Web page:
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NashVitality Guide to Living Green

NashVitality celebrates our green city. It's a symbol of the community's dedication to create an environmentally sustainable place to live, work, visit and play.

A green city is a healthy city. Trees and parks help keep our air and water clean. Alternate transportation and clean energy sources help conserve natural resources and minimize air pollution. Whether improving our homes for energy efficiency, expanding parks and greenways, recycling, or planting trees and gardens, Nashville is protecting its resources and fostering a healthy, active and environmentally conscious lifestyle.


We live healthier lives, promote clean air, and reduce our carbon footprint when we walk, bike and take public transit more often. Communities with accessible, affordable and reliable forms of alternative transportation tend to make for healthier and better places to live than places that are dependent on cars.

By promoting active living, NashVitality is encouraging a cleaner and greener transportation system.

Go to the Nashville MTA to learn more about public transportation in Nashville.

Energy and Building

We create a healthier and cleaner environment when we reduce our energy use, make our buildings more energy efficient, and incorporate renewable sources of energy, such as solar and wind power. Green building practices also promote health and productivity through cleaner indoor air and increased use of daylight.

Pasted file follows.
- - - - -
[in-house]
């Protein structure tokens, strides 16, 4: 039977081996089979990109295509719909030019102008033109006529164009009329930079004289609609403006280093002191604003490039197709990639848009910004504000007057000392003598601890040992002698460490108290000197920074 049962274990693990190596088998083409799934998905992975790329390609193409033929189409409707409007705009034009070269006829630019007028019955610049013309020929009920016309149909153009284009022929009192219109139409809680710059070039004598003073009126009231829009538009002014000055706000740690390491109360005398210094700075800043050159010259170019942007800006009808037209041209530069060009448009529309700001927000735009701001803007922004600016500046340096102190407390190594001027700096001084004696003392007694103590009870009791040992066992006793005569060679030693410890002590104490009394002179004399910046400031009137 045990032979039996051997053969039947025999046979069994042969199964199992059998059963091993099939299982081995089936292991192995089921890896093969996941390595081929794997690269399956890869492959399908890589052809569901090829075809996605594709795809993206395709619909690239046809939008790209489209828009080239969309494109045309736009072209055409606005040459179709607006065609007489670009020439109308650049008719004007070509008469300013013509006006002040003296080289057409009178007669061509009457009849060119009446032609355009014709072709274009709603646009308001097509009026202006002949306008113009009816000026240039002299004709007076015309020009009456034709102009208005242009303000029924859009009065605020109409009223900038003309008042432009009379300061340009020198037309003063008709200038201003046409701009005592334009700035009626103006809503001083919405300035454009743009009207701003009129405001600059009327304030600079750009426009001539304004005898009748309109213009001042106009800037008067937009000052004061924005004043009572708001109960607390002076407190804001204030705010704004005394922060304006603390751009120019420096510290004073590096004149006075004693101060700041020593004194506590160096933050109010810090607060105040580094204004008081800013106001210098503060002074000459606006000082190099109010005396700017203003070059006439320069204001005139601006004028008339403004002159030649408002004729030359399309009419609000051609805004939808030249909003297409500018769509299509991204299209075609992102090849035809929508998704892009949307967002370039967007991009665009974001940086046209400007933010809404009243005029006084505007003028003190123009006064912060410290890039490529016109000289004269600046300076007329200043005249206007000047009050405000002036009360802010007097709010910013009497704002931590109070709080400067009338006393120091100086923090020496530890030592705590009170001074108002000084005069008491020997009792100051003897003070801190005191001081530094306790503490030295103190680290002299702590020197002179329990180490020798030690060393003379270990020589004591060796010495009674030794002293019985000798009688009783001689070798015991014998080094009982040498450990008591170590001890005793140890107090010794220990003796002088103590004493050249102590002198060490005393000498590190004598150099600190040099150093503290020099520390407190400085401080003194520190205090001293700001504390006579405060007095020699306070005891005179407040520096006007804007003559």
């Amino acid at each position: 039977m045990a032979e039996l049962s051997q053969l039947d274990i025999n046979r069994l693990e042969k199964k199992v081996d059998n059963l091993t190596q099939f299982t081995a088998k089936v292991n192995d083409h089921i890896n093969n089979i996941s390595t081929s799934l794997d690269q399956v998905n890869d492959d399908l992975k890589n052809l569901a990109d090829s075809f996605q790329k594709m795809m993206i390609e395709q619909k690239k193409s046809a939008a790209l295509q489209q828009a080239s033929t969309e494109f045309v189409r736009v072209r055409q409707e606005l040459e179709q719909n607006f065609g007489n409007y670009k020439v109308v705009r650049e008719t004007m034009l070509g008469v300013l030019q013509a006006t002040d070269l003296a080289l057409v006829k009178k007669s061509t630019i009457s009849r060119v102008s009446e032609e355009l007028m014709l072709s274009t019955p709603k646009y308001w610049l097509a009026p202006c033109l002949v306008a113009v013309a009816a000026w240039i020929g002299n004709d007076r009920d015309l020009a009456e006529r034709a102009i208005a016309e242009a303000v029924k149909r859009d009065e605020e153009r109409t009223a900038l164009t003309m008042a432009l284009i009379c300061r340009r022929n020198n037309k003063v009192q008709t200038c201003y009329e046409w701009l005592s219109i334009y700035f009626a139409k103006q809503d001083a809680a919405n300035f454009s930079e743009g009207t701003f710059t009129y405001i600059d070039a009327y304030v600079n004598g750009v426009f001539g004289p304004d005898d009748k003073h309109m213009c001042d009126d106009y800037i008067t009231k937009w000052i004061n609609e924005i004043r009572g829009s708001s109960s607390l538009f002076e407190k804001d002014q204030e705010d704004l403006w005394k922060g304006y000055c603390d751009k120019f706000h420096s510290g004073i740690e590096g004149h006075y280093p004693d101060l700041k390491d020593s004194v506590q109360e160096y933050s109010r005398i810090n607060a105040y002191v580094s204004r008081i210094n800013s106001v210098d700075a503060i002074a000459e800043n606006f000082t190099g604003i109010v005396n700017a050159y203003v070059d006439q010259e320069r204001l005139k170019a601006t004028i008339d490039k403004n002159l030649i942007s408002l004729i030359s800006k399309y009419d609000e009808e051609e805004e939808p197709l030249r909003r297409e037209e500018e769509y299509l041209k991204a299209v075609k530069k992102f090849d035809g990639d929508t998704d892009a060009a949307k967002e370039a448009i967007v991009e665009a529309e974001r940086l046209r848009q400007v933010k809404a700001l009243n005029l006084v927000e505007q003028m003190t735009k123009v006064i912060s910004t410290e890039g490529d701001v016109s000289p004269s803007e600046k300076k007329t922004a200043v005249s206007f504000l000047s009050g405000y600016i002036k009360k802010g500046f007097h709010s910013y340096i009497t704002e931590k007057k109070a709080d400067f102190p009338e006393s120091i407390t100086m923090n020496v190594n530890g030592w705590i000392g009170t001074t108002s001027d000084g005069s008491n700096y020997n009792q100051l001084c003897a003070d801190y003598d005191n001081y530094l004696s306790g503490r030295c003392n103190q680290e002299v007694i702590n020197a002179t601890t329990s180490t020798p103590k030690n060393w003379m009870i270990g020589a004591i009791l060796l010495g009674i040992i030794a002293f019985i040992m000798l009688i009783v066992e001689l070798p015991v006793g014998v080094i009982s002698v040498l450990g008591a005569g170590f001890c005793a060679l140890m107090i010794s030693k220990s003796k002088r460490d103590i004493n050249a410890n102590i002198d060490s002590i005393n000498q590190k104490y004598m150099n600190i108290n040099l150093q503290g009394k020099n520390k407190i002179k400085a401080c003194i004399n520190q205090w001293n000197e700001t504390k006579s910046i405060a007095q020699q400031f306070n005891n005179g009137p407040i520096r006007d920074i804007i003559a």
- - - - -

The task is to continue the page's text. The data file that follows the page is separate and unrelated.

Nashville's buildings are responsible for the largest share of our countywide greenhouse gas emissions (62.4%), followed by transportation (32.6%), waste generation and disposal (4%), and methane emissions from closed landfills (1%). Reducing our reliance on traditional sources of energy for our buildings and transportation will be critical to addressing air quality issues, our contribution to global climate change, and the long-term viability and security of our energy sources.

Natural Resources

Cities rely on their infrastructure to thrive - we require roads, buildings, railways, utilities, and sewer systems. But our natural infrastructure - our water, air and land - are just as important. In addition to the water we drink and the air that we breathe, that "green infrastructure" includes habitat for plants and animals, land that absorbs and filters water before it enters our rivers, land for farming, and parks and natural areas for recreation and relaxation. Protecting and maintaining this infrastructure is critical to the long-term health of our city and its people.

In recognition of the value of our natural resources, Mayor Dean and The Land Trust for Tennessee released Nashville's first-ever Open Space Master Plan. The creation of the most progressive open space plan in the Southeast was a top recommendation of the Mayor's Green Ribbon Committee on Environmental Sustainability. This plan was created with significant input from the Nashville community and calls for preservation of 22,000 acres of public and private land in the next 25 years.